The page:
The Tenth Circuit Court of Appeals published its opinion in Milton v. Miller on Friday, March 7, 2014.
Appellant Antonio Milton is an Oklahoma state prisoner serving a life sentence without parole for drug-trafficking-related convictions. After exhausting his state court remedies, Milton filed a petition for writ of habeas corpus pursuant to 28 U.S.C. § 2254 alleging that his counsel on direct appeal was ineffective for failing to assert a claim of ineffective assistance of trial counsel, specifically that Milton’s trial counsel failed to inform Milton of a favorable pretrial plea offer. The district court denied Milton’s petition, but the Tenth Circuit granted Milton a certificate of appealability to challenge the district court’s ruling.
The Tenth Circuit concluded that the Oklahoma state courts’ resolution of Milton’s ineffective assistance claim could not survive scrutiny under 28 U.S.C. § 2254(d)(1), and that unresolved issues of fact prevented the court from completing its de novo review of the claim. The court concluded that reasonable jurists could debate the merit of Petitioner’s claim of ineffective assistance based on the counsel’s alleged failure to inform him of the plea offer.
Milton argued on appeal that the OCCA’s resolution of his ineffective assistance of appellate counsel claim was contrary to, or an unreasonable application of, clearly established federal law. In turn, Milton argued, he was entitled to a federal evidentiary hearing to resolve his claim.
Milton correctly identified Strickland v. Washington, 466 U.S. 668 (1984) as the clearly established federal law applicable to his ineffective assistance of appellate counsel claim. Milton challenged the Oklahoma Court of Appeals (OCCA’s) analysis of his ineffective assistance of appellate counsel claim, arguing that the OCCA’s decision was both contrary to and an unreasonable application of clearly established federal law because the OCCA misstated the legal tests governing the proper inquiry under federal law.
The Tenth Circuit agreed with Milton that the OCCA misstated the standard for analyzing the issue of whether appellate counsel’s performance was deficient. The result was the requirement that the Tenth Circuit review de novo Milton’s ineffective assistance of counsel claim, rather than deferring to the OCCA’s resolution of that claim.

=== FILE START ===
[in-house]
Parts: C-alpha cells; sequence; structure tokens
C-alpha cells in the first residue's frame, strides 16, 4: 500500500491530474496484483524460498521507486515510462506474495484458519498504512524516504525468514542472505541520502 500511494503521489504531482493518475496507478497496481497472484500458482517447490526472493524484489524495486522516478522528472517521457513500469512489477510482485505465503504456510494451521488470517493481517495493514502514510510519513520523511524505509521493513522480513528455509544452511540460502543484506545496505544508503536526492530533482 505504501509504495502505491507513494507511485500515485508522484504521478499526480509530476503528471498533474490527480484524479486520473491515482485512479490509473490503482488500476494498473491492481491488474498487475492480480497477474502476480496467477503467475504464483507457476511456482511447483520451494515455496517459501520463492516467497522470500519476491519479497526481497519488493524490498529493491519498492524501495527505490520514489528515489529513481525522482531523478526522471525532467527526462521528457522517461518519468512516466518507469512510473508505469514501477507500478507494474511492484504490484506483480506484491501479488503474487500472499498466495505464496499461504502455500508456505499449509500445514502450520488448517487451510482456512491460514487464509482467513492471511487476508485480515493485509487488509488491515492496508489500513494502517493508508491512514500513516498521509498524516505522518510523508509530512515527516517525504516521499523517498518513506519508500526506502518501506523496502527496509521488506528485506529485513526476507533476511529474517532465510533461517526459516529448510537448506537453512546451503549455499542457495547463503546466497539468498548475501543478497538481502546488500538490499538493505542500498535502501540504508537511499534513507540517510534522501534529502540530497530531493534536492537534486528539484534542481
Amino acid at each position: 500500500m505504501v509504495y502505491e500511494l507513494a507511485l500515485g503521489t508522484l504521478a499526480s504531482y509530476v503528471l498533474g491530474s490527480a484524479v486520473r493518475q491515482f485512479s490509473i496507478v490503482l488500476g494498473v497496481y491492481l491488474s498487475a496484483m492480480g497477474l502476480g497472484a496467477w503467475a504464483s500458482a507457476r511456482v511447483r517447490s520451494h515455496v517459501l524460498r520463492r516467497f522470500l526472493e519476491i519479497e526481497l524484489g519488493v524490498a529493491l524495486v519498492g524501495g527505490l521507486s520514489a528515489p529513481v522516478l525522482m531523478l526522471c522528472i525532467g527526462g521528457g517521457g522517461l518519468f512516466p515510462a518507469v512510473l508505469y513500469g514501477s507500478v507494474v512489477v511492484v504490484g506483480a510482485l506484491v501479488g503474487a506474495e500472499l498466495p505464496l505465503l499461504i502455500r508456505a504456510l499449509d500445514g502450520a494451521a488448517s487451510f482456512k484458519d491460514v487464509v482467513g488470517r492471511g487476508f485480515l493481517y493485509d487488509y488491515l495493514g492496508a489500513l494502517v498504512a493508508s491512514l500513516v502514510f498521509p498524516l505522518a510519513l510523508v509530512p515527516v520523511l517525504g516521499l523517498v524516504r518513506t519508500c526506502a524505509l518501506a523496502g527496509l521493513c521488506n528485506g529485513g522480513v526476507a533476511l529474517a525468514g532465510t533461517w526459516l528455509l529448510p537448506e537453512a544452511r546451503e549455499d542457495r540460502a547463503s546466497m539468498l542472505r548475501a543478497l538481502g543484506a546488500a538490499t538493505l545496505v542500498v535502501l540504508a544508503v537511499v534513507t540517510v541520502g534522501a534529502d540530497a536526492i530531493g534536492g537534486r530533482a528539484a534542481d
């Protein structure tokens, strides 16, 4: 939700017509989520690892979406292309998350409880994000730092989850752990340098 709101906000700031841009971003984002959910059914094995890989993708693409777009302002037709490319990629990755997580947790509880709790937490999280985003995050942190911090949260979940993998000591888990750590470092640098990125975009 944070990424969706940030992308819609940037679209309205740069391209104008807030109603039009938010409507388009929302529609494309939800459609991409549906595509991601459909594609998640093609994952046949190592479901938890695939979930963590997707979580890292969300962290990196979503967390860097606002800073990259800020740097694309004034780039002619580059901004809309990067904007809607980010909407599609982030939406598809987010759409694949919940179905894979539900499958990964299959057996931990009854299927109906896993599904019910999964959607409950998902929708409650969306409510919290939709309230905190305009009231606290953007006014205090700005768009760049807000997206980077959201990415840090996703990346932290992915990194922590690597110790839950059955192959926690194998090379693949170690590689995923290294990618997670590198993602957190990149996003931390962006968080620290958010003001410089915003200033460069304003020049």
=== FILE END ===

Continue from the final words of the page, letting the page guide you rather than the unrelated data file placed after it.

In applying the two-pronged Strickland test, the Tenth Circuit agreed with Milton that Milton’s appellate counsel clearly performed deficiently in failing to promptly and meaningfully convey to Milton the existence of a plea offer made by the prosecution at some point prior to the October 30, 2007 preliminary hearing. The focus then turned to the second prong of the Strickland analysis, i.e., whether Milton was prejudiced by his appellate counsel’s deficient performance. The court concluded there was conflicting evidence in the record regarding the precise nature of the plea offer that was purportedly made by the prosecution prior to the October 30, 2007 preliminary hearing. The court concluded there was a reasonable probability that, had Milton’s appellate counsel raised on direct appeal the issue of whether trial counsel failed to inform Milton of the pre-preliminary hearing plea bargain, Milton would have prevailed on this issue in his direct appeal.
The Tenth Circuit held that Mr. Milton was entitled to a federal evidentiary hearing to resolve the disputed factual issues relating to his ineffective assistance of appellate counsel claim, since disputed issues of fact existed that precluded the court from completing its de novo review of Milton’s ineffective assistance of appellate counsel claim.
The Tenth Circuit REVERSED and REMANDED to the district court with directions to conduct an evidentiary hearing on, and to subsequently review on the merits, Milton’s ineffective assistance of appellate counsel claim.